Leah had never worn her wig (supplied by the Little Princess Trust) so we also needed to find someone local who could style this for her nearer the time. There seemed to be so many challenges in getting Cinderella ready for the ball but thankfully God blessed us with friends with talents and with good contacts.

By the week of the formal Leah’s toe nails were beautifully manicured and they remained so till the day she died.

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Leah wore false finger nails on the night.

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The morning of the formal Leah had a hair appointment at Roco in Derry where we were taken to the VIP suite and served hot chocolate with marshmallows – a treat Leah loved. Ronan, the proprietor, styled her hair (wig) and treated her like a princess.

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Next it was lunch, then off to the beauticians for Leah to get her makeup done. The time just seemed to fly – as soon as we got home it was time to help Leah get dressed. Then Nic was arriving and there was flowers and photos, laughter and excitement.

Our daughter was like any other young girl going to her first formal, excited and beautiful. I was like any other proud mammy, taking lots of photos and choosing the best ones to send to friends and family.

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The next day was Friday. Leah and I spent every Friday in the Bridgewater Suite of Belfast City Hospital. Bridgewater Suite is where haematology and oncology patients go.

As we arrived for our appointment that day my heart felt so heavy. I realized with crushing sadness that the bit where Leah was “just like any other teenage girl” was gone again. We were back to reality – our reality – a reality where my daughter was very sick.

I thank God for a doctor who made a decision from his heart and not his head and gave our daughter the opportunity to be a princess for a day.

How could we ever have let her die in an “unplanned” kind of a way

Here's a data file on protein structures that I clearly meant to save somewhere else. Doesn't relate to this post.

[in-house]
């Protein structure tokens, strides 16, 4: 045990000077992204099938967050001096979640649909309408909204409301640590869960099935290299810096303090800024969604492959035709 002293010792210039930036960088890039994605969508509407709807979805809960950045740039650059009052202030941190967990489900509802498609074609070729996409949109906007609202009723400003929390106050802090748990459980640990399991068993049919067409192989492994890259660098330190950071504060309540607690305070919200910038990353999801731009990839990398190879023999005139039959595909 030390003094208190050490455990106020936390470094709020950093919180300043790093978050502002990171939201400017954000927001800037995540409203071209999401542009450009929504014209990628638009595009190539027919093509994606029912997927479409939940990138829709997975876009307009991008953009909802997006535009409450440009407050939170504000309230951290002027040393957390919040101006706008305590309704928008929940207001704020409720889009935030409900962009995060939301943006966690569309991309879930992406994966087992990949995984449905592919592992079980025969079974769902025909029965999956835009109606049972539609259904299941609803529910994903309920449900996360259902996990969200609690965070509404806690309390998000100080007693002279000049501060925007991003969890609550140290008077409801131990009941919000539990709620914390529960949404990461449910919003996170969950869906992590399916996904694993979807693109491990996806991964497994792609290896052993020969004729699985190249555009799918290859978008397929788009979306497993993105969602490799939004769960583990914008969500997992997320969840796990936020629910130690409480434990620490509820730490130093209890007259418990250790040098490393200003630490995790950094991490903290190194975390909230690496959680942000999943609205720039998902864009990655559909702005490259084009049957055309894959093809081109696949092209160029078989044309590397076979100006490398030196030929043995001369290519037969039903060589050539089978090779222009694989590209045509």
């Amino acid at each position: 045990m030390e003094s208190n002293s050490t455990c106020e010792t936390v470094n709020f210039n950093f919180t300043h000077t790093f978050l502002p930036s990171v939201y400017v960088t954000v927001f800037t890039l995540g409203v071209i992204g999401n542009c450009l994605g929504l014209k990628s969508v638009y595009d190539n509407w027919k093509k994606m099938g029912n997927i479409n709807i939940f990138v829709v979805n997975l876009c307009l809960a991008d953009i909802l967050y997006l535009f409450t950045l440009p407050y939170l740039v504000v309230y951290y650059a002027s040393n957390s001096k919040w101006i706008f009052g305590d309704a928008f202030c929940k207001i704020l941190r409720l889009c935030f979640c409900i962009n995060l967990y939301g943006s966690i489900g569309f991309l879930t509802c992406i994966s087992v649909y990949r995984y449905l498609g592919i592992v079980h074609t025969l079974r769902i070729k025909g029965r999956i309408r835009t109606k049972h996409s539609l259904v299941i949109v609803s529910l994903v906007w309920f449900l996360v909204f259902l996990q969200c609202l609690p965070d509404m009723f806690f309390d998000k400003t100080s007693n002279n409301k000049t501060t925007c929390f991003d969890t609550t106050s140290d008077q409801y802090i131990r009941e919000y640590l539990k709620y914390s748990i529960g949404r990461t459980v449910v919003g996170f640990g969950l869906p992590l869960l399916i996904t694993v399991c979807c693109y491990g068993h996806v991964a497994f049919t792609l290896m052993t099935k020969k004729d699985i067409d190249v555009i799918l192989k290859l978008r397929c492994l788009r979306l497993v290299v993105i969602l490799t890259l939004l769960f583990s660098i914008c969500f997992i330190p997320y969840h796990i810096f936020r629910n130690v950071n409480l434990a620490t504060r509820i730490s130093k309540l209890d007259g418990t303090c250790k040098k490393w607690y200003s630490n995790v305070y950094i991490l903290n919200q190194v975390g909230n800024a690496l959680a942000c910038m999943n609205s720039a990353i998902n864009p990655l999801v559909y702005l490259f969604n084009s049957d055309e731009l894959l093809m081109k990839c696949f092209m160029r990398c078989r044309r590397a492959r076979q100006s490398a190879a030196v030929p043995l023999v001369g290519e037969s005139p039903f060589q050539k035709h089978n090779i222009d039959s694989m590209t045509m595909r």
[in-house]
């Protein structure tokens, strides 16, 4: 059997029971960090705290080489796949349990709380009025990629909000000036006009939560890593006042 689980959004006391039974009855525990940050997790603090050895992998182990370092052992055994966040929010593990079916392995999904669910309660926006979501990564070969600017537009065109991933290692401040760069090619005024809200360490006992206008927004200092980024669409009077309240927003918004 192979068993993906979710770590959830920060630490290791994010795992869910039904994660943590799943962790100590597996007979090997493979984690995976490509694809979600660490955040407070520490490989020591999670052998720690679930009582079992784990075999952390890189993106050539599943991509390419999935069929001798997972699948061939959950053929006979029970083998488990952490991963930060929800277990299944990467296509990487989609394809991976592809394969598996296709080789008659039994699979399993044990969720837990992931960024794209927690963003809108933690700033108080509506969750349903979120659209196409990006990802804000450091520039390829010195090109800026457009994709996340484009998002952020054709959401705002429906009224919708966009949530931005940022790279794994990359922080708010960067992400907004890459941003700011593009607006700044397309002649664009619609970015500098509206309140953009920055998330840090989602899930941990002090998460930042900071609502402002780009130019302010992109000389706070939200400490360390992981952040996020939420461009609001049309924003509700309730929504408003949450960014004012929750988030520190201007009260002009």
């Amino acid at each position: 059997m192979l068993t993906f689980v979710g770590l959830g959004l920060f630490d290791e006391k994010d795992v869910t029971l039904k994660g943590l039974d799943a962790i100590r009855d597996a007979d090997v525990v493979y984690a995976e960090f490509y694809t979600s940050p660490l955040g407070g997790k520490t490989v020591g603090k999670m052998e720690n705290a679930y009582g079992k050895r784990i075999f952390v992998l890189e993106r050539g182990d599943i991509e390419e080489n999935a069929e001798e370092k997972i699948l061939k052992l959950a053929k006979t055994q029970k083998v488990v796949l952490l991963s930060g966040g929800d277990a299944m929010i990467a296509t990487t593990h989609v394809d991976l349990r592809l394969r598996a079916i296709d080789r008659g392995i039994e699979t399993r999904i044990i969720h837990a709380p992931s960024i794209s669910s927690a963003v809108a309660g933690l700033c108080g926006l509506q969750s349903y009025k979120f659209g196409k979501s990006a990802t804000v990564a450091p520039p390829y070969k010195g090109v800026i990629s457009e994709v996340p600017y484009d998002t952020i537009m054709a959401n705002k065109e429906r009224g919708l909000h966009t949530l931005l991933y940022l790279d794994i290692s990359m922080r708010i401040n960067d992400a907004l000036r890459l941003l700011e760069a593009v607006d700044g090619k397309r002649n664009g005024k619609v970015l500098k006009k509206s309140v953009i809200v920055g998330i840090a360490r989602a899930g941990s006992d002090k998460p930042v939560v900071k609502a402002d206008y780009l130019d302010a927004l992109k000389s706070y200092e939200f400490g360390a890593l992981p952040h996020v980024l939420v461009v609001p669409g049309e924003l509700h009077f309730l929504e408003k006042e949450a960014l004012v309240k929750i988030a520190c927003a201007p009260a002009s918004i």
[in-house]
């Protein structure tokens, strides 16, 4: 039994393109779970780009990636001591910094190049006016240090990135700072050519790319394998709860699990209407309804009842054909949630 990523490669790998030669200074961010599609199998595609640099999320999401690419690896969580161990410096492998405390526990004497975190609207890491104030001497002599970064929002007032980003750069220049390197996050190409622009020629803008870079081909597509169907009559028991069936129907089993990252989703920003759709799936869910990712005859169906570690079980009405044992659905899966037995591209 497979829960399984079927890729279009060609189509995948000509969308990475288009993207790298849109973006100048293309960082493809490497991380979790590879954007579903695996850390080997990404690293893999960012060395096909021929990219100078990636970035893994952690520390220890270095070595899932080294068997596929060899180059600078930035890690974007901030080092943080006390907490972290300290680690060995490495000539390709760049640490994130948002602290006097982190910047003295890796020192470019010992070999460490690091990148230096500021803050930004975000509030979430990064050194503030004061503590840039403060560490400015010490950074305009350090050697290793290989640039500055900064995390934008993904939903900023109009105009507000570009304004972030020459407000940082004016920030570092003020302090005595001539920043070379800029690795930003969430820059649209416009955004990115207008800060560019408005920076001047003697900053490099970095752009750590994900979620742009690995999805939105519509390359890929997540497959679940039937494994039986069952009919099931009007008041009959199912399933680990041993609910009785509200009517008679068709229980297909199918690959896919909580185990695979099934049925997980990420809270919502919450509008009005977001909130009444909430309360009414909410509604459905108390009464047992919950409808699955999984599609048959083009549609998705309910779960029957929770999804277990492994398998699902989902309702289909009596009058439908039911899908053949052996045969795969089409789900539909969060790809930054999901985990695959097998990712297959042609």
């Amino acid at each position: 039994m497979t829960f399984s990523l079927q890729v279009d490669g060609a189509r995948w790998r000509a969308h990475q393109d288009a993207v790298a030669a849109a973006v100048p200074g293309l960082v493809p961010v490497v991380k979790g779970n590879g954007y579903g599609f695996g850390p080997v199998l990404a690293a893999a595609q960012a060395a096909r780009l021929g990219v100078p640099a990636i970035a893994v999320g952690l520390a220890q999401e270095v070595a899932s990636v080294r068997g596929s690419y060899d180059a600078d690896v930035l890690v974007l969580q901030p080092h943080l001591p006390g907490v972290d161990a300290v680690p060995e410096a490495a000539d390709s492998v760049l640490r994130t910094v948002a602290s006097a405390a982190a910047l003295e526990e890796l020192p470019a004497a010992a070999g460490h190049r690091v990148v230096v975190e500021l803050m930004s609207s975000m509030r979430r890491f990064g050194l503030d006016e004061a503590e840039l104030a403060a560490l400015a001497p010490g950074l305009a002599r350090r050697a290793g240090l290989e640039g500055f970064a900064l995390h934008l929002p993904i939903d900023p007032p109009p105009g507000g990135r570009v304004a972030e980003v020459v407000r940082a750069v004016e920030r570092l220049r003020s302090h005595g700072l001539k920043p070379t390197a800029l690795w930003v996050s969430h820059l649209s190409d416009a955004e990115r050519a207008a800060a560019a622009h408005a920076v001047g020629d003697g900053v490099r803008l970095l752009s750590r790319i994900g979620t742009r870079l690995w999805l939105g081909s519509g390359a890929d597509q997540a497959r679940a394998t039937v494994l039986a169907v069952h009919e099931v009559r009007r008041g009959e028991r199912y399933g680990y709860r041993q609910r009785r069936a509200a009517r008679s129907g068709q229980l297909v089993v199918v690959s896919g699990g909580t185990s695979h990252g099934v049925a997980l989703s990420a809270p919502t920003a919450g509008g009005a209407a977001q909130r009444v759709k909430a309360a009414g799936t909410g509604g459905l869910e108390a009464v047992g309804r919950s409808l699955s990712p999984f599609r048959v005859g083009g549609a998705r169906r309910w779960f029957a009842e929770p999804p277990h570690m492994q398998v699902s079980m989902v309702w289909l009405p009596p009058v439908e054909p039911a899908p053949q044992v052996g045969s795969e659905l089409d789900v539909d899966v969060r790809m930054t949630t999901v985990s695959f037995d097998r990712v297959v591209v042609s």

How could we ever have let her die in an “unplanned” kind of a way

Today I was in town and found myself with a bit of unexpected spare time, so on a sudden impulse I headed into the Health Center and climbed the two sets of stairs to my work place – somewhere that I hadn’t visited since July ’13 before going to Bristol for Leah’s bone marrow transplant.

There wasn’t many in the office but it was absolutely lovely to see and chat to some of my work colleagues. It reminded me of a world beyond my grief.

Something else very nice happened while I was in at work – I unexpectedly got to see and hug Dr H, the specialist in paediatric palliative care who enabled Leah’s transfer from ICU to the N.I. Children’s Hospice.

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On Monday 13th January 2014 I finally accepted that Leah was not getting the miracle of healing that so very many of us were hoping and praying for.

I asked the staff in Belfast City Hospital what our options were for Leah’s end of life care – apparently we didn’t have any options, she would die in ICU.

I said that I didn’t want her dying in a critical care environment and that I wanted to take her home or to the N.I. Children’s Hospice but I was told that neither was possible.

I was distraught on two counts – one because my child was dying and two because I felt that I was being denied the option of planning a peaceful and dignified death for my child, surrounded by those who loved her.

As a student nurse in the early ’80s I formed quite strong views in favour of hospice care. I also at that time read TO LIVE UNTIL WE SAY GOOD BYE by Elizabeth Kubler Ross. The writings of Elizabeth Kubler Ross introduced me to the concept of ‘end of life care’ and confirmed my thinking that end of life care should, wherever possible, be planned and dignified, both for the benefit of the person dying and also for those who will be left to grieve.

On Tuesday 14th January, through my own personal work contacts I was put in touch with Dr H. She immediately offered to drive the 140 mile round trip to BCH to convince the staff there that we as a family did have options, that it was indeed possible and safe for Leah to be transferred to the N.I. Children’s Hospice when the time was right.